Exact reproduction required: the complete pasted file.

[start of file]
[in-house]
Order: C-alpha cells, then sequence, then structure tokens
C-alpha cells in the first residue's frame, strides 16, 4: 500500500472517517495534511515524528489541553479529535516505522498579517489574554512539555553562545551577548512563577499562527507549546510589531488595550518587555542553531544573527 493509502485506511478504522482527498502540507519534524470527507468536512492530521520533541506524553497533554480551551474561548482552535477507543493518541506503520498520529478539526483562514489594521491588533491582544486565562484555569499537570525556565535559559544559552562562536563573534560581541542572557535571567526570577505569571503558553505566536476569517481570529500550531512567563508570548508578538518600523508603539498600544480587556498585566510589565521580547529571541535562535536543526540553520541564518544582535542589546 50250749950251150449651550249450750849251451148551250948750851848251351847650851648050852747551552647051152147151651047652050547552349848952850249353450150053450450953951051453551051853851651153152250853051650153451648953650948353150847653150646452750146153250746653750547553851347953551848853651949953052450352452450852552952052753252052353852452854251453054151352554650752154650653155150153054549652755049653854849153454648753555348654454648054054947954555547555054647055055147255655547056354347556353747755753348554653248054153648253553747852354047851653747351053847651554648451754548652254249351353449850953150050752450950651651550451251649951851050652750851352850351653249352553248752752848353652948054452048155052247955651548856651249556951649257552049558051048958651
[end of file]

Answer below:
[in-house]
Order: C-alpha cells, then sequence, then structure tokens
C-alpha cells in the first residue's frame, strides 16, 4: 500500500472517517495534511515524528489541553479529535516505522498579517489574554512539555553562545551577548512563577499562527507549546510589531488595550518587555542553531544573527 493509502485506511478504522482527498502540507519534524470527507468536512492530521520533541506524553497533554480551551474561548482552535477507543493518541506503520498520529478539526483562514489594521491588533491582544486565562484555569499537570525556565535559559544559552562562536563573534560581541542572557535571567526570577505569571503558553505566536476569517481570529500550531512567563508570548508578538518600523508603539498600544480587556498585566510589565521580547529571541535562535536543526540553520541564518544582535542589546 50250749950251150449651550249450750849251451148551250948750851848251351847650851648050852747551552647051152147151651047652050547552349848952850249353450150053450450953951051453551051853851651153152250853051650153451648953650948353150847653150646452750146153250746653750547553851347953551848853651949953052450352452450852552952052753252052353852452854251453054151352554650752154650653155150153054549652755049653854849153454648753555348654454648054054947954555547555054647055055147255655547056354347556353747755753348554653248054153648253553747852354047851653747351053847651554648451754548652254249351353449850953150050752450950651651550451251649951851050652750851352850351653249352553248752752848353652948054452048155052247955651548856651249556951649257552049558051048958651